Kelly's Heroes is an absolutely wonderful oddity of a film. How many World War II movies do you know that are also a crime caper? I dare say there are not many of them. This one is Clint Eastwood's second go around (and war picture) with director Brian G. Hutton (the fine and fun Where Eagle Dare being the first). The movie is pure entertainment (as is WED), with a dash of old hippie cool running through it because of Donald Sutherland's surfer mellow-like performance. Besides the hijinks plotting that's central to its story, the other unconventional facet that makes this film so engaging is how the film begins. It audaciously drops the audience right into the middle of a night time German armored convoy while our hero (Eastwood, of course, as Kelly) attempts to drive his jeep (along with his captive, kidnapped German colonel) out from among them. And all of this as the movie's theme song plays (and as the credits roll by). It is the curious but fitting, Burning Bridges, sung by the Mike Curb Congregation along with music by the famed Lalo Schifrin. As well, one could count it as one of the forgotten songs (it's on my iPod due to this movie). This brazen and totally unexpected beginning to a movie is one reason I (and my Monday teen) love to watch it:

Finally, although 1970 was the year many significant groups broke up (Beatles, Simon & Garfunkel, Dave Clark Five and others), a lot of great music was still being released (happily, disco had yet to arrive). Among them, were this pair of forgotten tunes. The first one might quality as a one-hit wonder in the U.S., but Indiana Wants Me proved to be a big best seller that year, and it was Motown Record's first crossover hit performed by a white artist (R. Dean Taylor). The second, Turn Back The Hands of Time, showcased Tyrone Davis' outstanding voice and the heartfelt delivery that he was known for by fans (unfortunately, he left this world far too soon, for many of us). Anyway, I hope you enjoy... and happy Friday.

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  1. "Turn Back The Hands of Time" ... ah, what a great way to welcome the weekend. I have fond memories of this song. When I was a child, it was a Sunday afternoon ritual with my folks that they would listen to all those classic Atlantic R&B records while reading the newspaper. Every time I hear this song it takes me back to that time...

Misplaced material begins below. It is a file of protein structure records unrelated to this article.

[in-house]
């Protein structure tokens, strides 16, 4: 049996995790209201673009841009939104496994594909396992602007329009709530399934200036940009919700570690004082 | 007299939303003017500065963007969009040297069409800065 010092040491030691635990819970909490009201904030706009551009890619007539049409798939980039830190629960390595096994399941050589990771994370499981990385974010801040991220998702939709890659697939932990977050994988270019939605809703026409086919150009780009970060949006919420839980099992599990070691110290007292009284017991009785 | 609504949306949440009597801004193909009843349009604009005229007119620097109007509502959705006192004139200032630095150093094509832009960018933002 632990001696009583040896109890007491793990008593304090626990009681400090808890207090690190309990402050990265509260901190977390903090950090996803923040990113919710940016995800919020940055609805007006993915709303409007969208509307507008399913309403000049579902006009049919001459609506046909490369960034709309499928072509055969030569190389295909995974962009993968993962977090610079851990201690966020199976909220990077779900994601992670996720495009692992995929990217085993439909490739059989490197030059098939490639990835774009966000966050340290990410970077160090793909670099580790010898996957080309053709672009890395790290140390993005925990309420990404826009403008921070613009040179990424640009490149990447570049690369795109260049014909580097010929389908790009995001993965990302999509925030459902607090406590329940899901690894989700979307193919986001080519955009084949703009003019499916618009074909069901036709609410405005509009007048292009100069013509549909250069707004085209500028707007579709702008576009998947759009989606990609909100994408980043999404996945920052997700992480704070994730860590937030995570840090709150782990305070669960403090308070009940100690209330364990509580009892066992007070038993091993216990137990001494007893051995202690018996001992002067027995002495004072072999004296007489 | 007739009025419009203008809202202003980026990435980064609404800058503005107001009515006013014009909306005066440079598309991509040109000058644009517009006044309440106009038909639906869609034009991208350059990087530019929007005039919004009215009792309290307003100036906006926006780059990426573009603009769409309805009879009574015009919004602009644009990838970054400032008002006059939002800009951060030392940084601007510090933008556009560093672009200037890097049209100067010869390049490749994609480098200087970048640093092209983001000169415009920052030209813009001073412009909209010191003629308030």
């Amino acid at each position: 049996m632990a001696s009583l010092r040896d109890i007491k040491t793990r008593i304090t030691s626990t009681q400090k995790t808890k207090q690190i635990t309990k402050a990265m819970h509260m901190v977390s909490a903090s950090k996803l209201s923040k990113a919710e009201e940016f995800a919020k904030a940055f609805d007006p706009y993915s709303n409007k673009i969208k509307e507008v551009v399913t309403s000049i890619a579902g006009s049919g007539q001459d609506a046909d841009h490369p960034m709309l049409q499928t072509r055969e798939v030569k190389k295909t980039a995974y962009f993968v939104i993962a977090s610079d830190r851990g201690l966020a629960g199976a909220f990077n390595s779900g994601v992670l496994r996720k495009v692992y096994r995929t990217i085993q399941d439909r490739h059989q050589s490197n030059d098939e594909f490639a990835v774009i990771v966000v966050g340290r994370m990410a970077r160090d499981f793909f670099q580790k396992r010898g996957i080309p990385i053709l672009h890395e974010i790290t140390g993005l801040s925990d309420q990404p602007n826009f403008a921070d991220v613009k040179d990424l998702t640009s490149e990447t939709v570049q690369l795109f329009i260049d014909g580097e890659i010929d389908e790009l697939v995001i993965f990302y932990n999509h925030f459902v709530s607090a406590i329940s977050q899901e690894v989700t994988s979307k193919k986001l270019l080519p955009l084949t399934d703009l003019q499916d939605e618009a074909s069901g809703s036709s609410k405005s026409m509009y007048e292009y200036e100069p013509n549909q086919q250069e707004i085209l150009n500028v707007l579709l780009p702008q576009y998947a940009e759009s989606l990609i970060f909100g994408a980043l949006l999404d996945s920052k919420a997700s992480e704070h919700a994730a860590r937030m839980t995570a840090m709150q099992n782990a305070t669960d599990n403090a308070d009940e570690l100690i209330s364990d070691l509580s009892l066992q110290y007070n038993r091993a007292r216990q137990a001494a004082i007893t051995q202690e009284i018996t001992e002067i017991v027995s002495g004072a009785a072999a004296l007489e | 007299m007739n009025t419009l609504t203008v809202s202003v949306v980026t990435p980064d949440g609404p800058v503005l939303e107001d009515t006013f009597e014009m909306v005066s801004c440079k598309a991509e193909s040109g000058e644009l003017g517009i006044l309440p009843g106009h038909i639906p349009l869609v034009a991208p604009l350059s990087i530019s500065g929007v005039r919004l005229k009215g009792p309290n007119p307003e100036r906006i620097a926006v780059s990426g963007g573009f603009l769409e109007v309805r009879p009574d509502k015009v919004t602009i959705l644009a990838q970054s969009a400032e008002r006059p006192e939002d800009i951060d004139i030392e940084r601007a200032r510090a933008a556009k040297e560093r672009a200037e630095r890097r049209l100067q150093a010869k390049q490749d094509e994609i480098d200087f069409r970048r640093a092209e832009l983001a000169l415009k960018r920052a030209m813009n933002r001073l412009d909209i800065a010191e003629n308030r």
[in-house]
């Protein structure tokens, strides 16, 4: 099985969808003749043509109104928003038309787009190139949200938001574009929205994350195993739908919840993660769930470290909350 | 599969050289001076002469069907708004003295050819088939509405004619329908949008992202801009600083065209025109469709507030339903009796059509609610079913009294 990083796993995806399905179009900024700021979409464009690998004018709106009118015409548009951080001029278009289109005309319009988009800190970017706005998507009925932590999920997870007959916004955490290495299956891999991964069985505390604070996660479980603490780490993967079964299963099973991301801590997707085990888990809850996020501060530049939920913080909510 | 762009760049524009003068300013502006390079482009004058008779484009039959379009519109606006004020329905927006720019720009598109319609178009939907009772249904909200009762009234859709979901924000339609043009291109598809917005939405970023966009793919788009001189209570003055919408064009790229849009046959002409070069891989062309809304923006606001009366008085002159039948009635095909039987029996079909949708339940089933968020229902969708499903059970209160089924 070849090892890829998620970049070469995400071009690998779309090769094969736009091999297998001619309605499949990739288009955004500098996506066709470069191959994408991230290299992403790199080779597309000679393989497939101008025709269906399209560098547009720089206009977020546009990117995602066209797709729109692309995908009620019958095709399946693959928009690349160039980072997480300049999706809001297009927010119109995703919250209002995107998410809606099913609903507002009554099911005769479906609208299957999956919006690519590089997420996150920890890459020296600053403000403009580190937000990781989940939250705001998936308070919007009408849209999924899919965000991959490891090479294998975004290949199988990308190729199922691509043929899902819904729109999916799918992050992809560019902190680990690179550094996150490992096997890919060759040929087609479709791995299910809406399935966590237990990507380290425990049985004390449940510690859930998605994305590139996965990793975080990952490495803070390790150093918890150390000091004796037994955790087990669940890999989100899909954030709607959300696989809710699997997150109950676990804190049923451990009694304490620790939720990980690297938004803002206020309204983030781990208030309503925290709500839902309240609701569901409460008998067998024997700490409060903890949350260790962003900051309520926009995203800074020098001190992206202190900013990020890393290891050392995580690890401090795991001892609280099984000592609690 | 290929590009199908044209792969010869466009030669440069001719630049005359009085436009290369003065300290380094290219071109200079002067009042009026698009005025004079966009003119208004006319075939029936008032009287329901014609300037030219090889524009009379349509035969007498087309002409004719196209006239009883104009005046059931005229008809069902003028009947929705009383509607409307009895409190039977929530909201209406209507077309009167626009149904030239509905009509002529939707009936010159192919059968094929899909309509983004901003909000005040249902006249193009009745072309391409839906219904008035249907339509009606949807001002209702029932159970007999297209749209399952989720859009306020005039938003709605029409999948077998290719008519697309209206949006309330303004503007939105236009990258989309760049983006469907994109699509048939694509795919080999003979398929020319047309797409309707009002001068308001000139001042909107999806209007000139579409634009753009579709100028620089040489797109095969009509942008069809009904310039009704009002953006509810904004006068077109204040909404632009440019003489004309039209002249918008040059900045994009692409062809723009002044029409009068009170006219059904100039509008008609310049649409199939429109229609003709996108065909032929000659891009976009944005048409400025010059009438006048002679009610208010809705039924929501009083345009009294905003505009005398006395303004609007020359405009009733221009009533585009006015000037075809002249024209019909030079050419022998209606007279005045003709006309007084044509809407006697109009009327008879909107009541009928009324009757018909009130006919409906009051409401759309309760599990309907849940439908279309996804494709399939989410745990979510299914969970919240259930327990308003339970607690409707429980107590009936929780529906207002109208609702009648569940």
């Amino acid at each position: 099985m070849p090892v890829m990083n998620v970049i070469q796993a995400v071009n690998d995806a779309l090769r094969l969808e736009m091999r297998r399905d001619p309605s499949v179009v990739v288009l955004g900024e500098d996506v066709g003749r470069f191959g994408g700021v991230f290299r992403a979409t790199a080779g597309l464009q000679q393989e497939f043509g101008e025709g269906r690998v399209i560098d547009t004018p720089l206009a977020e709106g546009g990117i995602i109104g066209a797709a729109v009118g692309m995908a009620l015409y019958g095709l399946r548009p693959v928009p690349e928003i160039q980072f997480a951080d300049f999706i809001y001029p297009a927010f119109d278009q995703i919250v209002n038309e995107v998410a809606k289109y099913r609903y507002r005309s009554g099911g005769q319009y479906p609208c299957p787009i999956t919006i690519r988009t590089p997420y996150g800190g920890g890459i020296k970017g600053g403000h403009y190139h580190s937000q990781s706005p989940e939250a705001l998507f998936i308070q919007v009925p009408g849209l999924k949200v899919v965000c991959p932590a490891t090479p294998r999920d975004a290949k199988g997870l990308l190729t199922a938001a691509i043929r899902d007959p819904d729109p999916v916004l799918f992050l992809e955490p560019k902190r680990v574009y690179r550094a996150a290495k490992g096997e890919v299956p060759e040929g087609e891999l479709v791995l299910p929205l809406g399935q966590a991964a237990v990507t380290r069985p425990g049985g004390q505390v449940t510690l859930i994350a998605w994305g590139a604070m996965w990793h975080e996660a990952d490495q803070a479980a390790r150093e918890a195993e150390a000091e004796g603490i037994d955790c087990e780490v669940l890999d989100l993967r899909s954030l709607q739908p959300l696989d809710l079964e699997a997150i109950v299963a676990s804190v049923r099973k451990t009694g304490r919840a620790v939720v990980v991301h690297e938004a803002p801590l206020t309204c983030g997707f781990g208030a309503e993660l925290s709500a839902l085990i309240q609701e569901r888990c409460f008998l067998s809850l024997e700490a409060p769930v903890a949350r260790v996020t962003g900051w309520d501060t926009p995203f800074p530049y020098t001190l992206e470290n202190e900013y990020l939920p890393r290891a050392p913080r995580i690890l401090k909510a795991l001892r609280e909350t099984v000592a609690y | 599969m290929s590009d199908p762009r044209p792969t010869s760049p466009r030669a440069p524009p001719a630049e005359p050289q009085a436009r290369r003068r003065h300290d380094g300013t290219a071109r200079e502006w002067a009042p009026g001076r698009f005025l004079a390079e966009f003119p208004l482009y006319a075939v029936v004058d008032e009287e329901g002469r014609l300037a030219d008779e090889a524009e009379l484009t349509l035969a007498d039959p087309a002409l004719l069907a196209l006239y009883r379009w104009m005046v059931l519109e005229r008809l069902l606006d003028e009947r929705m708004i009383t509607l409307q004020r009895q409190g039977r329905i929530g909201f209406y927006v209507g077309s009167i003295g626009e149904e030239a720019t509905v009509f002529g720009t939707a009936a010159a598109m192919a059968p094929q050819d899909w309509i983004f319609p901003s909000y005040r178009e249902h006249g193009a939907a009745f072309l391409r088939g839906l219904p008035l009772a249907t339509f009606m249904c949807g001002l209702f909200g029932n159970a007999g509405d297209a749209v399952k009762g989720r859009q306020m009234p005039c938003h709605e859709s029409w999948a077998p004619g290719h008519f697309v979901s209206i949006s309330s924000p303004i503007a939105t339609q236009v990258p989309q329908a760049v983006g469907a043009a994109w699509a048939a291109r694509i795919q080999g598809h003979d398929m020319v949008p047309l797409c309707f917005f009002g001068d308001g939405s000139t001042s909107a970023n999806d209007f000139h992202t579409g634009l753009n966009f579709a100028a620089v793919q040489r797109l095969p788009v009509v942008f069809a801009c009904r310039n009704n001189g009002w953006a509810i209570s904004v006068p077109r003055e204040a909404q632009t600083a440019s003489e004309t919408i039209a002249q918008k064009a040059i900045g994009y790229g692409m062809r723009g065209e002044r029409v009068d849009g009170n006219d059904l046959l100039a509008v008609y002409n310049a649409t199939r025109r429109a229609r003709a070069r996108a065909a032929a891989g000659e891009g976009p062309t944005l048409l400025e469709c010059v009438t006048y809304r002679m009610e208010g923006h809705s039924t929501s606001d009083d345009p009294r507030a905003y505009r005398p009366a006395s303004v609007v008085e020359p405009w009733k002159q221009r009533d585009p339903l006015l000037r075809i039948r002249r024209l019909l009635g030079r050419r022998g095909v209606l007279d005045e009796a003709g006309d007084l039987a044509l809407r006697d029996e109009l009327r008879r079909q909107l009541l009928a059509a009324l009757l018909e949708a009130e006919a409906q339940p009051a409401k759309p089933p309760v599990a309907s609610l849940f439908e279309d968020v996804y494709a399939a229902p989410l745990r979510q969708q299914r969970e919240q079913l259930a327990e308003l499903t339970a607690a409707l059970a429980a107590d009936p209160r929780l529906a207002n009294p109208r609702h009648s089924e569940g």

2. That is one great Sunday afternoon ritual, J.D. And it's one great R&B classic. Thanks for offering up that special memory here.

  3. Kelly's Heroes was one of my favorite war movies (along with Hell is for Heroes). Look at that cast. Along with Eastwood and Sutherlin it included Telly Savalas, Don Rickles and Carroll O'Connor. War was fun then.

  4. Welcome, Evan. And you're so right about that being quite a cast. Even Harry Dean Stanton and Gavin Macleod were there. Thanks for stopping by and commenting on this.

  5. Wow, cousin. I didn't know you were born on the 13th!

    My birthday is also a 13th (September, though it was a Thursday), and that number is also my lucky one and it's repeated my whole life (13 aunts/uncles from my mother side, 13 classmates in my minor classroom in highschool, and in my major in college, my street-address number, my group number in my first year in elementary school, and so on).

    This seriously has to be a joke.

  6. That is an eerie coincidence that we have that number in common, Poncho. Same here for 13 coming up throughout my life. It's also the number I always asked for on my sports uniforms. I always got it because most didn't want it (bad luck)--the only others that did seek it out were those wanting to signify the letter M (for the obvious reasons around my time). It's great to know that about you, cousin. Thanks for sharing.

  7. You are braver than I if you went back and read Deliverance after you saw the movie. It freaked me out so much, I think I screamed more loudly than Ned Beatty squealed. I still get goosechillypimples when I hear that banjo ditty.

    I love it that you and Poncho have the number 13 in common. I'm a couple days shy, born on the 11th.

  8. Given what happened to Ned's character, I was somewhat surprised myself. But, it's a memorable read.

    The 11th, huh? What day, PCN? Thanks, Elyse.

  9. This certainly brought back some memories. My Sundays were kind of like J.D.'s, only with football included.
    Kelly's Heroes was one of the best movies I had seen, especially with that cast....Deliverence...what a book and movie...and Turn Back Time...that's probably something we wish we could do sometimes.
    Thanks le0pard13, another great post.

  10. Those Sundays sound like a wonderful memory. Thank you very kindly, Moondancer.

  11. Tuesday's child is full of grace

    You see, the rhyme is prophetic.